Why are the arms makers formulating EU policy?


December 17, 2005 18:06 | by Rae Street

looking at the weapons industry's key role in formulating EU military policy.

The militaristic heart of the European Union was revealed in all its ugly glory last month by European Commissioner for external relations Dr Benita Ferrero-Waldner. During a debate on arms exports, nuclear non-proliferation and defence procurement in the European Parliament, he set out the European Commission's aims to boost the military-industrial complex.

"The ultimate objective of the commission is to open up defence markets, which are today highly fragmented and to increase the efficiency of public spending by encouraging competition and transparency in these markets. This should be of benefit to both buyers and taxpayers but also to the European defence industry, which is suffering from a market structure which prevents it competing in the global marketplace."

Ferrero-Waldner also stated the need to press on with the European Defence Agency (EDA). Its title might sound innocuous, but the EDA is a central component in the development of a common European foreign and defence policy.

The impetus for common policy in this area has been growing since the early 1990s. It began to be formulated in the 1992 Maastricht Treaty and appears within the proposed EU constitution so roundly rejected by the French and Dutch. The document urges member states "to progressively improve their military capabilities." It is lying dormant but could be resurrected at any time.

However, much of the policy laid down in the proposed constitution is going on apace regardless of its rejection by ordinary people. The EDA is key to this. It first met in September 2004 and exists to support member states in their effort to "improve European defence capabilities." What this means in plain English is more arms sales, more trade in weapons and research into more effective killing machines.

But what is fuelling this drive to spend taxpayers' money on rearming Europe? Weapons are big business. Basically, the EDA is an arms agency. Defence manufacturers are scrambling to get a slice of the military budget.

At the moment, the market is dominated by the big three US corporate manufacturers - Lockheed Martin, Boeing and Northrop Grumman. But they are closely followed by the European big three - BAE Systems, Thales and EADS. The last of these took out full-page newspaper adverts in 2004 to coincide with European foreign ministers' approval of the EDA. They urged the EU to boost military spending.

George Bush, Dick Cheney and Donald Rumsfeld have encouraged greater military spending following September 11 2001 and "intervention in Afghanistan and Iraq." This begs the question, whose agenda is EU militarisation serving?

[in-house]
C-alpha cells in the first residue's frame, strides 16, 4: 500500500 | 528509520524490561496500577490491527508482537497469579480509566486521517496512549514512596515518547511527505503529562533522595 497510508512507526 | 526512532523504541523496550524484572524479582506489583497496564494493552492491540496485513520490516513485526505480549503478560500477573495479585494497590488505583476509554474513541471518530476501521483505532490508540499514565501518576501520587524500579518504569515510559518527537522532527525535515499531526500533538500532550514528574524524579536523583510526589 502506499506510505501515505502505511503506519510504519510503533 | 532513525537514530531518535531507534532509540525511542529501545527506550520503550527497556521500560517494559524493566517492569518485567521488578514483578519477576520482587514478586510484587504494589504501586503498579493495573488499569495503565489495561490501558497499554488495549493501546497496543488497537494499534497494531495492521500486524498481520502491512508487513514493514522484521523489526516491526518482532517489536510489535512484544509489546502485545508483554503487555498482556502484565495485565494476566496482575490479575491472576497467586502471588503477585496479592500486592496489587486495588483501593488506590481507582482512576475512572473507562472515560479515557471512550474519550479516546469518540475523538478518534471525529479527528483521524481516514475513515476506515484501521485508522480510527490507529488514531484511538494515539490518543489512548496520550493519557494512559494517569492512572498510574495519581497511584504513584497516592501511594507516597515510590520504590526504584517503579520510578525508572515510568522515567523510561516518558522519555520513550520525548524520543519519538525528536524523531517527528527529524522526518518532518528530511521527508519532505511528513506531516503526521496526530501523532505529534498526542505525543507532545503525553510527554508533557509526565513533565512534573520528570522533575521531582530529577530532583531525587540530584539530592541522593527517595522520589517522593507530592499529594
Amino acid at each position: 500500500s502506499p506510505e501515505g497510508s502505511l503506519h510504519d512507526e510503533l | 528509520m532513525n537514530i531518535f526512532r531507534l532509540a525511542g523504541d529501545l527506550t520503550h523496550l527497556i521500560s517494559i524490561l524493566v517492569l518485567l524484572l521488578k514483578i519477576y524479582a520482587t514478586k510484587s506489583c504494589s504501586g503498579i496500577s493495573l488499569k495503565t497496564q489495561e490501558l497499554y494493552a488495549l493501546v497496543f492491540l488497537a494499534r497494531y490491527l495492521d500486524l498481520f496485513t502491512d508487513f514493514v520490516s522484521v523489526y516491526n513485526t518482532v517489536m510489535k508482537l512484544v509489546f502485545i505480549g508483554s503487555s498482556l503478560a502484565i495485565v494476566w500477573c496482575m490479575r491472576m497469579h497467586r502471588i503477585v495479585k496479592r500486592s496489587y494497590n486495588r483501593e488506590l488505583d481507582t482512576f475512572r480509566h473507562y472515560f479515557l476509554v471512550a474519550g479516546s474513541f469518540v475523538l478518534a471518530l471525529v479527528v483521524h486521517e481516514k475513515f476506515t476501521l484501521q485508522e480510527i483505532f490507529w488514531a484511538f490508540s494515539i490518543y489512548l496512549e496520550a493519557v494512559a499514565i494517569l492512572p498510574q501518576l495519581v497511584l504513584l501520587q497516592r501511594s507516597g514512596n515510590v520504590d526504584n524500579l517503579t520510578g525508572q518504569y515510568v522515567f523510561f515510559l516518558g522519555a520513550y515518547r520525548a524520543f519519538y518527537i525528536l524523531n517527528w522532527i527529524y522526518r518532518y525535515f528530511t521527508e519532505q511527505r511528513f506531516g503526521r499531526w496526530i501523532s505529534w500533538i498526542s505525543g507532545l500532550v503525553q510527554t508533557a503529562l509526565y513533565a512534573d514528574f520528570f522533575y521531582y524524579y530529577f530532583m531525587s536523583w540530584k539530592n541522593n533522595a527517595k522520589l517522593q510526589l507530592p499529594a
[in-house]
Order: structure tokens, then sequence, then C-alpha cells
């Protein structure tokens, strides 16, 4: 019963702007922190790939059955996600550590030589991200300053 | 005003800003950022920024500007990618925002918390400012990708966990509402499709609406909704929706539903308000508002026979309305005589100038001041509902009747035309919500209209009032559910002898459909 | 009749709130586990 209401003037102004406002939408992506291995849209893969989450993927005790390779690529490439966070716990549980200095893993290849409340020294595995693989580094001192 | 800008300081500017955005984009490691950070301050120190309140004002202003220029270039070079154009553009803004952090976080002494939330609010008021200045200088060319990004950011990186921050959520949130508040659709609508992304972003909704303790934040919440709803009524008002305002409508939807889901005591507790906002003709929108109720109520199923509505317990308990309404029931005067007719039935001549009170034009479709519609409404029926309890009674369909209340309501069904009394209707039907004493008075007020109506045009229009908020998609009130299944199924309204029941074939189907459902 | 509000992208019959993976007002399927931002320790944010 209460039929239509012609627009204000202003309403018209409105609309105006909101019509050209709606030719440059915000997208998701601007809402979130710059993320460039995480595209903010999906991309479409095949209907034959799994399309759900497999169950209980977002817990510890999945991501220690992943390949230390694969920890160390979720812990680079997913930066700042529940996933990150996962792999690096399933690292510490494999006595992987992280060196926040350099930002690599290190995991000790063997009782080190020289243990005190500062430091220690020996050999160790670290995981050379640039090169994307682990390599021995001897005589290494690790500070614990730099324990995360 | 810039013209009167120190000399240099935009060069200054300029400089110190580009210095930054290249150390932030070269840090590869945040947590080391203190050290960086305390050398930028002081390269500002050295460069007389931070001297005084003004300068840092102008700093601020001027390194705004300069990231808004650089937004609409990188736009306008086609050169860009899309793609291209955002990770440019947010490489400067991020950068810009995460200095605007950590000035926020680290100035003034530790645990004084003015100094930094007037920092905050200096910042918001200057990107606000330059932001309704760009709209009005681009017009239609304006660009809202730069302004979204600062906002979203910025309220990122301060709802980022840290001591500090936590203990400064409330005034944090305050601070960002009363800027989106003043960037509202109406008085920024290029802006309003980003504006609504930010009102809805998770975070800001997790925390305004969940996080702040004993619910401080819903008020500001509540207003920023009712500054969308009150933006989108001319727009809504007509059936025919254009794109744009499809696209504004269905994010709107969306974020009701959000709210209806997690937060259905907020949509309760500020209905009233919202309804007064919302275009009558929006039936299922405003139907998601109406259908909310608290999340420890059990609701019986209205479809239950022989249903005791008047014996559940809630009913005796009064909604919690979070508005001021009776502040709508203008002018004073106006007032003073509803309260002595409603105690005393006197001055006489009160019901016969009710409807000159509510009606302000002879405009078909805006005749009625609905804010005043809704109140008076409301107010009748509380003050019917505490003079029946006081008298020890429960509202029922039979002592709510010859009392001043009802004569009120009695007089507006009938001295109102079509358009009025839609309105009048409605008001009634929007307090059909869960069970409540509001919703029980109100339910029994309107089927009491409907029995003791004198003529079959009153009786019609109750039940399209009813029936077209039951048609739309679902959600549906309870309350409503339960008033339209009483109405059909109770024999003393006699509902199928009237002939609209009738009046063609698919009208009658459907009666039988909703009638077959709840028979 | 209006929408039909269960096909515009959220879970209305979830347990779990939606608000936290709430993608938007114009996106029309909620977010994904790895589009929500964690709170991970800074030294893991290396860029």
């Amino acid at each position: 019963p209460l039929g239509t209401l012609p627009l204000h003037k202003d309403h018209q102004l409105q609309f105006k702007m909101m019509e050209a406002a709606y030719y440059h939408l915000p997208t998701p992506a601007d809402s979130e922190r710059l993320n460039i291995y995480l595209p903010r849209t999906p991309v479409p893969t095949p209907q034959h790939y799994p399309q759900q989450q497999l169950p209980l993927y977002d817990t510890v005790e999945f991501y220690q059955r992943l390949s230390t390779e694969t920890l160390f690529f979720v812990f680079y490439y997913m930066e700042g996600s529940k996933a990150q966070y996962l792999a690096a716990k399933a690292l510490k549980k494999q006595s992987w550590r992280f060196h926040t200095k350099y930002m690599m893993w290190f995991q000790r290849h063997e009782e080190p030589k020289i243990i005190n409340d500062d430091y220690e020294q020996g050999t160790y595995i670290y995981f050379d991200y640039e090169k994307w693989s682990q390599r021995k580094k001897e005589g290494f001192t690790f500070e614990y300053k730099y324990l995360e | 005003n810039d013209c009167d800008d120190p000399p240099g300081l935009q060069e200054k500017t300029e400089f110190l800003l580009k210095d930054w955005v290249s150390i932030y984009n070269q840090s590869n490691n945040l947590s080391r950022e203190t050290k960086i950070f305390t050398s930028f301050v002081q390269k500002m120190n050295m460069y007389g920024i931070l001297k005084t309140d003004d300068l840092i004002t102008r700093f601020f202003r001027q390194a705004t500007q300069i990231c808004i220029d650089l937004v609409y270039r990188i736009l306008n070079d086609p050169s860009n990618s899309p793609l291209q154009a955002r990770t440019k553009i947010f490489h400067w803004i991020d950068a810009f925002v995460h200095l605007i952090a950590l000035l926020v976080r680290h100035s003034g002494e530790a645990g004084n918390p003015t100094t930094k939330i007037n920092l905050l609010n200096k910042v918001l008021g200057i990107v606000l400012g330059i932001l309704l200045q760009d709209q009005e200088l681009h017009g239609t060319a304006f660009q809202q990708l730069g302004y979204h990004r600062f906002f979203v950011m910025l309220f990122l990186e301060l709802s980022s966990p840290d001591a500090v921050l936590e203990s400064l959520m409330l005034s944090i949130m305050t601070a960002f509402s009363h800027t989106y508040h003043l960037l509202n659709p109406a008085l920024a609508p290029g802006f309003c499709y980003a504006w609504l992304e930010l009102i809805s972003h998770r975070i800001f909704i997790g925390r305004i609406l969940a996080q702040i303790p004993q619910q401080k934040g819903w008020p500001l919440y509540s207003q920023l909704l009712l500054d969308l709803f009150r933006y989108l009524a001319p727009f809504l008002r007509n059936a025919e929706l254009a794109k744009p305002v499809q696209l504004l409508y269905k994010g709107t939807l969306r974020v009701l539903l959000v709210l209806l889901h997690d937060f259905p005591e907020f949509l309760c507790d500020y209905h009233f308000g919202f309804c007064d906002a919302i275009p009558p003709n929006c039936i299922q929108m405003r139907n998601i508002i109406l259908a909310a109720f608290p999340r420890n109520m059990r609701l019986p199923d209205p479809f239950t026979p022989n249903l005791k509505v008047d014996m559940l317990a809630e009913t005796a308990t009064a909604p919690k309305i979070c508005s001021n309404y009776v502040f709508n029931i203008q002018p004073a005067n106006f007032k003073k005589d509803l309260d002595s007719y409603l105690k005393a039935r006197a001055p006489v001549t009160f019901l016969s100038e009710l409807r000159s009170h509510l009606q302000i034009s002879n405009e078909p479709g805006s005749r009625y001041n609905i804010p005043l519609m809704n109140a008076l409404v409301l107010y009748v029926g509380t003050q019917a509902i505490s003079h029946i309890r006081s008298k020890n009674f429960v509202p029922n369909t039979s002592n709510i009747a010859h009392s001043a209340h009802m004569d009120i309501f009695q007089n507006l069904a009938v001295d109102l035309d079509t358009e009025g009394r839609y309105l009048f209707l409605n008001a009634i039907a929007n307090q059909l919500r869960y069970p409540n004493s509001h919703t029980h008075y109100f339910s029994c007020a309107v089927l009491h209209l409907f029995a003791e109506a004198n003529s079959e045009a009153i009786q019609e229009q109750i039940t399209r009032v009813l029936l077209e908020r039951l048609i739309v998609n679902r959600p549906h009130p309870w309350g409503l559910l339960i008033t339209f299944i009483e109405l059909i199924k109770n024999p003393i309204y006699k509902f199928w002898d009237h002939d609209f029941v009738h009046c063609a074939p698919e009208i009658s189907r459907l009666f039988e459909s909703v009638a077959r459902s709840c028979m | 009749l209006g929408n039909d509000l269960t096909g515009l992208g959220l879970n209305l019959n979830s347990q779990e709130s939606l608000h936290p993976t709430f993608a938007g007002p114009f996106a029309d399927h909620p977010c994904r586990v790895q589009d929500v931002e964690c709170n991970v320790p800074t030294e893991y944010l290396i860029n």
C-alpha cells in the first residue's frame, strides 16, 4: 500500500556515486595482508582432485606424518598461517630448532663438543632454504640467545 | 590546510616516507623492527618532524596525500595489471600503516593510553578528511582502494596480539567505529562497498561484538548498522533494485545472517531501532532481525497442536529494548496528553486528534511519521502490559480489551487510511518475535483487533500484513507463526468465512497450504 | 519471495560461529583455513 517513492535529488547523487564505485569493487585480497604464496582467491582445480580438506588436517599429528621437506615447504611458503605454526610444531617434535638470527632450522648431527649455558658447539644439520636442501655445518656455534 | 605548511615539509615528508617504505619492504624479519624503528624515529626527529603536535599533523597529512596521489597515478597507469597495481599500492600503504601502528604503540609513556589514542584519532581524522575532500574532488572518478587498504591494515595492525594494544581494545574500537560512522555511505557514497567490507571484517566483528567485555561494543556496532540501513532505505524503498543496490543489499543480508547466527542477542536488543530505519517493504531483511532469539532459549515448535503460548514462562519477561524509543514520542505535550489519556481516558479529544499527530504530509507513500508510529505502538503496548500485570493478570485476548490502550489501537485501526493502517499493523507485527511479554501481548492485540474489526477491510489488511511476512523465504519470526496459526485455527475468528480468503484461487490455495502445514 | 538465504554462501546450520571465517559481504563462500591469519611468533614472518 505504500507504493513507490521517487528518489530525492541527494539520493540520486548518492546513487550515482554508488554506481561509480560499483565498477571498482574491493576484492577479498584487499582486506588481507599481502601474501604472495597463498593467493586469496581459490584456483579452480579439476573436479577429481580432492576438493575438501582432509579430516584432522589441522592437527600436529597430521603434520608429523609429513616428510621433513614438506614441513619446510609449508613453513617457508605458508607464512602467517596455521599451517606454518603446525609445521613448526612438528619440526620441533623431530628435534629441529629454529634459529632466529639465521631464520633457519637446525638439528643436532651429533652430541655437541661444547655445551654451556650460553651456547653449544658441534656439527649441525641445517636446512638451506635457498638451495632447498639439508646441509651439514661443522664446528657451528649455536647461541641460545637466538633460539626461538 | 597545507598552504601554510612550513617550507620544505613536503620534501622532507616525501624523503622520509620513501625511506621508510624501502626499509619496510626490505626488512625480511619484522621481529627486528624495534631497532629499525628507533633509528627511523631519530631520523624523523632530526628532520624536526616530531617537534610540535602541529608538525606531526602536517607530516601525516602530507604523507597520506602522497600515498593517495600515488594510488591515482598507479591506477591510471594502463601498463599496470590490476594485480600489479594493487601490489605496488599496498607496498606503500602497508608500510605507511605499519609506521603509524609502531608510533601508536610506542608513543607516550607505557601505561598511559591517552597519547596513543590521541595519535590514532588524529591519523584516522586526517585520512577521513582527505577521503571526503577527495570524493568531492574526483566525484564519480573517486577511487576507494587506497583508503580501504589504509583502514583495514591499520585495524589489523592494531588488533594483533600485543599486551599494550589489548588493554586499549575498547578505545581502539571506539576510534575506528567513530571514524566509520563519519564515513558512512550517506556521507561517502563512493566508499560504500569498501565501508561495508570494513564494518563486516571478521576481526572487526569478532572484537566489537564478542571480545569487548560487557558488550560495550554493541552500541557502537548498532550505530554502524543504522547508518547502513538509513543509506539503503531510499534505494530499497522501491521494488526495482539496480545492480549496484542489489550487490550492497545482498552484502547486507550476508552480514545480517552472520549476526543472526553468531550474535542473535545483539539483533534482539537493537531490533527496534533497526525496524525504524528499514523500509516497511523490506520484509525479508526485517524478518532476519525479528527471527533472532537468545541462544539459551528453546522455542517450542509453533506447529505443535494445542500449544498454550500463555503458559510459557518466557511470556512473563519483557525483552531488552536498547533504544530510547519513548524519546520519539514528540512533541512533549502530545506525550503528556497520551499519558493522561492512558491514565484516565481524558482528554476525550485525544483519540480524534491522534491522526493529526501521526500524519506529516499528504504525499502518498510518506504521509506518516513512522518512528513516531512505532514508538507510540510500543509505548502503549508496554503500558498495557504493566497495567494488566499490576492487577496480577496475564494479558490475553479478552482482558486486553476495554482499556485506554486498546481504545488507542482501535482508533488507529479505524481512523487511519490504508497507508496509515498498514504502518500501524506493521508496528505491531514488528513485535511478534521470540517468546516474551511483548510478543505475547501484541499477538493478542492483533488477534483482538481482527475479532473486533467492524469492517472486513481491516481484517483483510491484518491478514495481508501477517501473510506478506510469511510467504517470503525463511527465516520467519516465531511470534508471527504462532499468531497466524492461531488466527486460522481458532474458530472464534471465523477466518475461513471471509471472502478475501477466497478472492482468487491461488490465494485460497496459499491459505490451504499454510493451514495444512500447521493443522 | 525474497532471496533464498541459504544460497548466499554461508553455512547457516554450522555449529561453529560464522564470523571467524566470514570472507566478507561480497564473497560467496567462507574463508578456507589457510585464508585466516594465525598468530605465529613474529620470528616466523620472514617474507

The Group of Personalities is an advisory body to the European Commission that was brought together in the wake of the September 11 2001 attacks and the Madrid bombings. Its brief was to advise on the European security research programme. Eight of its 25 members came directly from big arms companies. Several others came from defence-related research institutes and ministries of defence.

The people missing were representatives of civil society or those working on non-military solutions to conflict.

Dutch Campaign Against the Arms Trade activist Frank Slipker has produced a comprehensive pamphlet entitled The Emerging EU Military Industrial Complex. He points out that the Group of Personalities' 2004 report Research for a Secure Europe has major failings.

"A shortcoming of the report is its almost exclusive focus on technocratic and technical solutions to a problem the complexity of which requires far more than technological (and often repressive) measures."

War, military bases and weapons of mass destruction are all good for the defence industry. But throwing more and more money at weapons and repressive technologies will not bring security to Europeans or the wider world.

These issues need to be raised with our elected representatives. The policy of allowing corporate defence contractors to virtually formulate European defence strategy must be challenged.

Rae Street is vice-chairwoman of the UK Campaign for Nuclear Disarmament.

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